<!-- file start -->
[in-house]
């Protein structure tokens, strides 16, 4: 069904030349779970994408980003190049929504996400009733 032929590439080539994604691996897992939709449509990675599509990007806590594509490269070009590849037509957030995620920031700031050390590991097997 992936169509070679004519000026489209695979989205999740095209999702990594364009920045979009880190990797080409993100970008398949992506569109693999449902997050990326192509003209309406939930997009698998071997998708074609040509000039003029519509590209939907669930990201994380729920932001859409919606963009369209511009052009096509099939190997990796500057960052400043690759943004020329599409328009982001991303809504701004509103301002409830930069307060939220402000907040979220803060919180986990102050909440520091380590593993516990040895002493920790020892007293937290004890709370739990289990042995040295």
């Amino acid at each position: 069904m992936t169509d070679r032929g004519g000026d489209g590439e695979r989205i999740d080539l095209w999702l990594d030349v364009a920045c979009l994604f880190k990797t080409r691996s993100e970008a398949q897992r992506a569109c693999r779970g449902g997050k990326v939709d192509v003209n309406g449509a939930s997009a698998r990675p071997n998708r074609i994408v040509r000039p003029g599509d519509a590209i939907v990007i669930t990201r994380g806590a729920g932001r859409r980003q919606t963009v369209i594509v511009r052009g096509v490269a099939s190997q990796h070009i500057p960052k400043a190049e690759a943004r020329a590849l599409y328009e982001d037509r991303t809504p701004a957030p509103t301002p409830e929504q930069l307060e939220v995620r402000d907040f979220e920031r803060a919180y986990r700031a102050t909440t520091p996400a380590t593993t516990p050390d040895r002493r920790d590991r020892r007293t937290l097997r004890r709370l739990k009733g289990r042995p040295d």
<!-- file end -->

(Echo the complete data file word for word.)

[in-house]
């Protein structure tokens, strides 16, 4: 069904030349779970994408980003190049929504996400009733 032929590439080539994604691996897992939709449509990675599509990007806590594509490269070009590849037509957030995620920031700031050390590991097997 992936169509070679004519000026489209695979989205999740095209999702990594364009920045979009880190990797080409993100970008398949992506569109693999449902997050990326192509003209309406939930997009698998071997998708074609040509000039003029519509590209939907669930990201994380729920932001859409919606963009369209511009052009096509099939190997990796500057960052400043690759943004020329599409328009982001991303809504701004509103301002409830930069307060939220402000907040979220803060919180986990102050909440520091380590593993516990040895002493920790020892007293937290004890709370739990289990042995040295």
């Amino acid at each position: 069904m992936t169509d070679r032929g004519g000026d489209g590439e695979r989205i999740d080539l095209w999702l990594d030349v364009a920045c979009l994604f880190k990797t080409r691996s993100e970008a398949q897992r992506a569109c693999r779970g449902g997050k990326v939709d192509v003209n309406g449509a939930s997009a698998r990675p071997n998708r074609i994408v040509r000039p003029g599509d519509a590209i939907v990007i669930t990201r994380g806590a729920g932001r859409r980003q919606t963009v369209i594509v511009r052009g096509v490269a099939s190997q990796h070009i500057p960052k400043a190049e690759a943004r020329a590849l599409y328009e982001d037509r991303t809504p701004a957030p509103t301002p409830e929504q930069l307060e939220v995620r402000d907040f979220e920031r803060a919180y986990r700031a102050t909440t520091p996400a380590t593993t516990p050390d040895r002493r920790d590991r020892r007293t937290l097997r004890r709370l739990k009733g289990r042995p040295d």